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The Smart Money Playbook: The DIY investor's guide to profiting from insider moves

Nobody knows stocks better than the insiders and institutions whose job it is to research them. Here’s how you can piggyback these experts, bringing you their edge without the cost.

Profit from the secret signals in analyst research

CEO of Stockopedia
Ed Croft
CEO of Stockopedia
Ben Hobson

Research analysts are regarded as some of the market’s best informed judges of shares. Employed by brokerages and advisory firms to study stocks, interpret news and dispense trading recommendations, they are a vital conduit of information between companies and investors.

A brief guide to consensus analyst forecast data

Analysts often slave away on long form research reports that are written solely for their high paying clients. What filters through to the rest of the market - and down to private investors that don’t have privileged access - are a few key metrics. The include:

  • Earnings estimate: what the predicted profit level will be for the next few years.

  • Recommendation: whether to buy, sell or hold the shares.

Every analyst who follows a company will issue these metrics to the market. At Stockopedia we publish the average or ‘consensus earnings estimate’ of all estimates in the market for a given company, and also the ‘consensus recommendation’.

Because analysts enjoy close access to company management teams, their opinions, recommendations and earnings forecasts are highly regarded. However, decades of work by academics has found that this advice isn’t always as reliable, accurate or valuable as you might expect. To get the most out of analyst research requires practising the art of reading between the lines.

Beware of Analyst Recommendations

Scouring the market for companies rated ‘STRONG BUY’ among research analysts sounds like a smart investing strategy, but it isn’t. Of all the thousands of stock recommendations made each year, only around 10% ever advise selling a stock. This mighty imbalance indicates that analysts are hugely biased towards making positive recommendations about the companies they cover.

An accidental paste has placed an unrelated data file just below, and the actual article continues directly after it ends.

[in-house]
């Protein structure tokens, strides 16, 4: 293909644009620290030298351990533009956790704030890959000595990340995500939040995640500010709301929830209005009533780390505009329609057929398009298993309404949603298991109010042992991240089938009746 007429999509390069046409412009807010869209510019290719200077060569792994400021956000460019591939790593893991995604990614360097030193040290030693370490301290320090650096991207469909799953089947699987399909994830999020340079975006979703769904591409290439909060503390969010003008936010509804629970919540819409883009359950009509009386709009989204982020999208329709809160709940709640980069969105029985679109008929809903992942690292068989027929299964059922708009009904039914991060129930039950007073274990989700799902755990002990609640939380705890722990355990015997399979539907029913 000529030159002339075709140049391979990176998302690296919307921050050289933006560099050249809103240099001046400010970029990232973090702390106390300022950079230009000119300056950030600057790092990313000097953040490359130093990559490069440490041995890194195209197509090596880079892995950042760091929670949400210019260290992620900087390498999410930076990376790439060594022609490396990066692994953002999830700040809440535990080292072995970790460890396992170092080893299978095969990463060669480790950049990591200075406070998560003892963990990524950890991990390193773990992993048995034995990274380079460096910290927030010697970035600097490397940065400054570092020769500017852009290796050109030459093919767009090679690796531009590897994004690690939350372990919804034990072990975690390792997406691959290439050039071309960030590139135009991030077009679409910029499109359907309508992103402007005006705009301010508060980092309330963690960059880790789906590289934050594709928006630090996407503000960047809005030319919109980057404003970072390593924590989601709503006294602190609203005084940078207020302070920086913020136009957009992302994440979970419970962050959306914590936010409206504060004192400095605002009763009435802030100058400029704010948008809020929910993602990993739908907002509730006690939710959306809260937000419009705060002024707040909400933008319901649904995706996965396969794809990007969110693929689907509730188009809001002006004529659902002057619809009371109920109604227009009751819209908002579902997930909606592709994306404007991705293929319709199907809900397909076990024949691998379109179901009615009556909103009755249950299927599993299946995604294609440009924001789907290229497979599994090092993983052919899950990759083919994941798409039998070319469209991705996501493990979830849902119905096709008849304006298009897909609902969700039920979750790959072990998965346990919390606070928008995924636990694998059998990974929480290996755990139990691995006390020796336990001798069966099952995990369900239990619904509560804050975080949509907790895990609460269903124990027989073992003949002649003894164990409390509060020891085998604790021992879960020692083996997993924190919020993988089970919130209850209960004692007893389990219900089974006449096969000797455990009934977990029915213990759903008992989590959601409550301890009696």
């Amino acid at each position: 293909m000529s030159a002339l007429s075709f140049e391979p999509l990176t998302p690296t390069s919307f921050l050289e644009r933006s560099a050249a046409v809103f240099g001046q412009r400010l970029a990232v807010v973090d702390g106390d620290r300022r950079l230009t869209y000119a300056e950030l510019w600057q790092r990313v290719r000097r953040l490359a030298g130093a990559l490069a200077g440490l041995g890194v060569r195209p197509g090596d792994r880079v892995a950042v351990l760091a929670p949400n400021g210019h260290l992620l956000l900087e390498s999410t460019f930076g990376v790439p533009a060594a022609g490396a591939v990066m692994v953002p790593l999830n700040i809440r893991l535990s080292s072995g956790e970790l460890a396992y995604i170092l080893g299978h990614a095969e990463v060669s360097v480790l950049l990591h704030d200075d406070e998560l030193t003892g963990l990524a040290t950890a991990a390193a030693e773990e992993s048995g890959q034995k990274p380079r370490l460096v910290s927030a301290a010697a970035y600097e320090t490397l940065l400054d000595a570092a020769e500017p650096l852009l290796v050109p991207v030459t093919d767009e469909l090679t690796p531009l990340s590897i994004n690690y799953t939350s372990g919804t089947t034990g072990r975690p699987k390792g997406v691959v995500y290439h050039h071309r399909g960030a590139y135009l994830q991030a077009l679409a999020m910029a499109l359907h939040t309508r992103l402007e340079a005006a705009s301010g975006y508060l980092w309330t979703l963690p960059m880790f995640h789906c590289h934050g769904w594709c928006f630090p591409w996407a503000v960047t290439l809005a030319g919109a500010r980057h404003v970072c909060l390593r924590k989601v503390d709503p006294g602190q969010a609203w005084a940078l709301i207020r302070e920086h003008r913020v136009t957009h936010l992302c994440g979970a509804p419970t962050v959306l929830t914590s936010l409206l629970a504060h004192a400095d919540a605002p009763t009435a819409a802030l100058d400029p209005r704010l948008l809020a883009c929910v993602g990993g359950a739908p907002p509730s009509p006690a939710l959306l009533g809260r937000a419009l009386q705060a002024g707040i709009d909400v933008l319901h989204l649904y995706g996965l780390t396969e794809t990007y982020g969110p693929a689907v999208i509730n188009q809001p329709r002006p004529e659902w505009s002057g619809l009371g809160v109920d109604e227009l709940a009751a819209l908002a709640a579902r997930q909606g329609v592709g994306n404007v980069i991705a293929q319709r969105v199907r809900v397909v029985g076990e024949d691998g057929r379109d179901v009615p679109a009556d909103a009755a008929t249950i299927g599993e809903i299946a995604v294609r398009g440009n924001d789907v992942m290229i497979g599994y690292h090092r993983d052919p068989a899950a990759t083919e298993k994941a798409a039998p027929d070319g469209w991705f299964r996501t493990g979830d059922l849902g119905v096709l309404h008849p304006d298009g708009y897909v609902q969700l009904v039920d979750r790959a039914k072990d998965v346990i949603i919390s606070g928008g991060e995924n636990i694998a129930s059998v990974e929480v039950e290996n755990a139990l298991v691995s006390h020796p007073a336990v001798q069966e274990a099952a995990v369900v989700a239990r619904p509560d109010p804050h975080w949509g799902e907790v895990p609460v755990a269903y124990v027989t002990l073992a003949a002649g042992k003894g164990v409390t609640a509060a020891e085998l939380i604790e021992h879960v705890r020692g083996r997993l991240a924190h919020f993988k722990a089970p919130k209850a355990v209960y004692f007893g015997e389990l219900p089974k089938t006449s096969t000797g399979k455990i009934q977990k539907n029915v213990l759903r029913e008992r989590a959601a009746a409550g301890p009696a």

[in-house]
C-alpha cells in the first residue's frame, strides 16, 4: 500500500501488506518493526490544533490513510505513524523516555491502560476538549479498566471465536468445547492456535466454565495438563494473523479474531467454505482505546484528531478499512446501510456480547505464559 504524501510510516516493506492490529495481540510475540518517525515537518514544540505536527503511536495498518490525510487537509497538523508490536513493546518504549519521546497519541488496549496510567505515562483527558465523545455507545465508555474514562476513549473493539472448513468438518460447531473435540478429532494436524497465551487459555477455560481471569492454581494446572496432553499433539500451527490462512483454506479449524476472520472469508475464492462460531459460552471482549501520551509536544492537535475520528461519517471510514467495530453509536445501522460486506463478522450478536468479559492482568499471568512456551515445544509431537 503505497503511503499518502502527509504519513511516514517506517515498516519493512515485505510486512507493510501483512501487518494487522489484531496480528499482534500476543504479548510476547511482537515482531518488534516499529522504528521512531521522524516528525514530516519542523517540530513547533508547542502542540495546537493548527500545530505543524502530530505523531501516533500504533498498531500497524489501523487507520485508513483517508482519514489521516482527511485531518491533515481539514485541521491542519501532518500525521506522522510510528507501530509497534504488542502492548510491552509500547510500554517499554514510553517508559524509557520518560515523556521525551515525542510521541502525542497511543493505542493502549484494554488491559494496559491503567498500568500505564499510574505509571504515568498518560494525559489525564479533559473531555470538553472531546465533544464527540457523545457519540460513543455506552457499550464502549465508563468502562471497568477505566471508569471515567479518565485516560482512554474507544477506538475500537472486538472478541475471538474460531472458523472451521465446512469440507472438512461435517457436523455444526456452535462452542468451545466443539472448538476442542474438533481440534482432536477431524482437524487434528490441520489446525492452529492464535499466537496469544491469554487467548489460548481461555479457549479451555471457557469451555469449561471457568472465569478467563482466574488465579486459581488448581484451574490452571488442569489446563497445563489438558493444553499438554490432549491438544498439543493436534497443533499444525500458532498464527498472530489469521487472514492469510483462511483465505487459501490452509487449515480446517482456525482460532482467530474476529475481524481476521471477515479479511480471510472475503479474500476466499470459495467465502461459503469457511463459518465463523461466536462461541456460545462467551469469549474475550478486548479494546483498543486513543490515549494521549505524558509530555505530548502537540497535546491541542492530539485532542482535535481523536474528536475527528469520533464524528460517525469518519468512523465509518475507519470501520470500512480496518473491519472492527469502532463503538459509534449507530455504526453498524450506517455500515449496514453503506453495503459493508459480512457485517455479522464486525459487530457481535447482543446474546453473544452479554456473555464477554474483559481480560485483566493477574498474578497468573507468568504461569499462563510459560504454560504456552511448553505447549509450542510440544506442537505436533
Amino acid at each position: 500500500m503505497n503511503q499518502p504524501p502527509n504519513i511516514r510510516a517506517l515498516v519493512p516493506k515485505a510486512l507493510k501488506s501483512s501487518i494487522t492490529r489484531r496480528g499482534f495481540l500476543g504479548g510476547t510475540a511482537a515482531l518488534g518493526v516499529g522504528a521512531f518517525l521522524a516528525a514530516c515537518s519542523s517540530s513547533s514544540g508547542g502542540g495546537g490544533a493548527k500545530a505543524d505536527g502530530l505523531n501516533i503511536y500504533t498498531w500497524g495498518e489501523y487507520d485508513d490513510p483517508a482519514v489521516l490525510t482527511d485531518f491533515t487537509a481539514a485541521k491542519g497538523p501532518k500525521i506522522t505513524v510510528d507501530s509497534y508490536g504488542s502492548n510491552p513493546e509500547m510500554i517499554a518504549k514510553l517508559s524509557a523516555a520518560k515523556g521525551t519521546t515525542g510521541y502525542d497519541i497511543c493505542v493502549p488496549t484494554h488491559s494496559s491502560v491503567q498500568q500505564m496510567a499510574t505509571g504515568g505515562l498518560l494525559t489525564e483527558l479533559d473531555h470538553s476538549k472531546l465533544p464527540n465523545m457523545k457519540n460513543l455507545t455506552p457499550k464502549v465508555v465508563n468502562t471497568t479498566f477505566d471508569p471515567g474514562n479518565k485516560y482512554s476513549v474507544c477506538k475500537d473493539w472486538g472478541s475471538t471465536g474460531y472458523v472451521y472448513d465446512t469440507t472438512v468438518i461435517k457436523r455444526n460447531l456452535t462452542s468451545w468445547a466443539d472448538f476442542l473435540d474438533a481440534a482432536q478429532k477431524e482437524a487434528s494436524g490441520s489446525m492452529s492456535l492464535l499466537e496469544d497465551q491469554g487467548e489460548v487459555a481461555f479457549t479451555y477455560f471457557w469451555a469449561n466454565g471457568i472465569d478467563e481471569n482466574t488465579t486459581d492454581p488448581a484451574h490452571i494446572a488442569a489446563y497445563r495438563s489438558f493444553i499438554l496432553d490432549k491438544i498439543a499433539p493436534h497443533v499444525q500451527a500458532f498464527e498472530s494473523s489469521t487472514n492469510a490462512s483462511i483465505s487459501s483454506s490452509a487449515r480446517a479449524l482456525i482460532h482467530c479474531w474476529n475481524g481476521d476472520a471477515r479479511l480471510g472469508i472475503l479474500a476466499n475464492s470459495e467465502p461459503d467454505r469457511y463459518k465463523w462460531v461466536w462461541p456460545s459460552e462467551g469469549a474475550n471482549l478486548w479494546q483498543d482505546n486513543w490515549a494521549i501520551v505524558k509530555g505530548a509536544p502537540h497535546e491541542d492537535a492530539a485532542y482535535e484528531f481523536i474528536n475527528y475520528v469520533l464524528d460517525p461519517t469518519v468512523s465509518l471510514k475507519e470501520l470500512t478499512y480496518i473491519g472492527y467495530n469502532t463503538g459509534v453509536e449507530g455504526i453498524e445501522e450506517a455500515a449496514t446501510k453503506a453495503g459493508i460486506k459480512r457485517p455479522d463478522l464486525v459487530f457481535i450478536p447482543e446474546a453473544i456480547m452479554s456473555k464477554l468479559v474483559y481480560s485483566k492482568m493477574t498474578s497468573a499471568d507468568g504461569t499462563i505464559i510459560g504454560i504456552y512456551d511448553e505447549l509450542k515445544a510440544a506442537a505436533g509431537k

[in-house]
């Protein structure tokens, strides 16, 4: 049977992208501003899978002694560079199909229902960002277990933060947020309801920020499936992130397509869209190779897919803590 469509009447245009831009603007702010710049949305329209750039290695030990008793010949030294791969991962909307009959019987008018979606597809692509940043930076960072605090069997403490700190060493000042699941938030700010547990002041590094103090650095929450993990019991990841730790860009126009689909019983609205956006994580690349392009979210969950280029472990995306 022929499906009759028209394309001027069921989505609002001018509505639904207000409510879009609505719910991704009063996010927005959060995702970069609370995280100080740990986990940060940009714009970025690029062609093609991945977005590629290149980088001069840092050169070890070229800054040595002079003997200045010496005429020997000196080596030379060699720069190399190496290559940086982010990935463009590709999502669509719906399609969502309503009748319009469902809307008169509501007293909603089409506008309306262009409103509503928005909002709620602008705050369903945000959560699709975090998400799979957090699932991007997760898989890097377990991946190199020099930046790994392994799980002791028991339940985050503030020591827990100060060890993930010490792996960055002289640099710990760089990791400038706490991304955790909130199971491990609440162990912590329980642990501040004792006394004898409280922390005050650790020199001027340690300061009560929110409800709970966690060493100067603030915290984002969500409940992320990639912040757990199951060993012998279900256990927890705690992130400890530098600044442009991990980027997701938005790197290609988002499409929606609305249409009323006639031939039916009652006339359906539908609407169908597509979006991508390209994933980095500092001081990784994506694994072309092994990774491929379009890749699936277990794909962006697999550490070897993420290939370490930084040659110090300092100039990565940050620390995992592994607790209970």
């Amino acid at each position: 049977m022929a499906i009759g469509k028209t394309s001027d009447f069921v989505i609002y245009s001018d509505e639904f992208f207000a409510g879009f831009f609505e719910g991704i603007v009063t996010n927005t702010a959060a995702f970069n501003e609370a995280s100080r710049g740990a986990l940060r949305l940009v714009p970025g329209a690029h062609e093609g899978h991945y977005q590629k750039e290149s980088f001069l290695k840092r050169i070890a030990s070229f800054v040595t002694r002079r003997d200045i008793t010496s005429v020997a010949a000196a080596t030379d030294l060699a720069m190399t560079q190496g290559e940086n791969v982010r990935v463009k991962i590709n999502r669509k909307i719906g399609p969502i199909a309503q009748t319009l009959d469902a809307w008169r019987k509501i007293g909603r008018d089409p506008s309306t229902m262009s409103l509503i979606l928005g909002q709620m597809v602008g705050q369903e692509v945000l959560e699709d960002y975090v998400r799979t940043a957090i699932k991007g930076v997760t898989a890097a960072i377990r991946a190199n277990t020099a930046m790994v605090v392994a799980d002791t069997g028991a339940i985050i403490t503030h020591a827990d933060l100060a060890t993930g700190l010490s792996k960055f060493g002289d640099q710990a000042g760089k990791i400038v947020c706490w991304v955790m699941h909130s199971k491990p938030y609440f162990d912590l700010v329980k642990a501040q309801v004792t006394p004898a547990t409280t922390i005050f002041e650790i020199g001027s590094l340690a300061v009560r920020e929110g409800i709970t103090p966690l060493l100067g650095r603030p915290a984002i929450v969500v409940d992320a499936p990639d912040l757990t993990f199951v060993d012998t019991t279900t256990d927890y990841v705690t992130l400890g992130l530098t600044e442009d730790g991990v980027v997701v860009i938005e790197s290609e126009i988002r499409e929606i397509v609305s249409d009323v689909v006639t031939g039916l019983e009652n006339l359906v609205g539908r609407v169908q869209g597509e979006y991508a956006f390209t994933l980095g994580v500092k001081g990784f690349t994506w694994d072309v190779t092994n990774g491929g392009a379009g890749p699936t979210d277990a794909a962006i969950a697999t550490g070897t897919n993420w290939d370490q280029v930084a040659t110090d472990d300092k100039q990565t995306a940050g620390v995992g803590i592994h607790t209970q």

The truth is that analysts are often fundamentally conflicted. On the one hand they are required to produce objective research while on the other the companies they work for often need to keep up genial relationships with management. While ‘chinese walls’ are supposed to separate different parts of investment banks, analysts rarely seek to compromise the work of corporate finance departments who may aim to secure valuable investment banking work.

So while it may be exciting to see a ‘buy’ recommendation on a share of interest, the absolute level of these recommendations can often be meaningless. Indeed, tracking the performance of recommendations to ‘buy’ shows that they don’t outperform those to ‘hold’ and barely outperform those to ‘sell’. This is made incredibly clear in the chart below.

Smart Money / analysts

What’s more the predictions they do make tend to lag the market. Here’s a chart from highly regarded GMO fund manager James Montier and a quote that tells a very sad story!

Smart Money / analystslagreality

”Analysts are terribly good at telling us what has just happened but of little use in telling us what is going to happen in the future.”

Academics have also found that analysts prefer recommending ‘glamour’ shares[1]. These are typically the ‘story’ stocks of the day that boast strong share prices, high growth and high share trading volumes. But these shares can become very expensive to buy. As well-drilled Stockopedia subscribers should know, buying overpriced shares can seriously damage potential future returns[2].

So if all this is true how on earth do you read between the lines?

Changes, Changes, Changes…

While analysts are often overly-optimistic, there are still reasons to take note of their opinions. This is because their research is a major contributor to one of the most powerful driving forces behind share prices - momentum.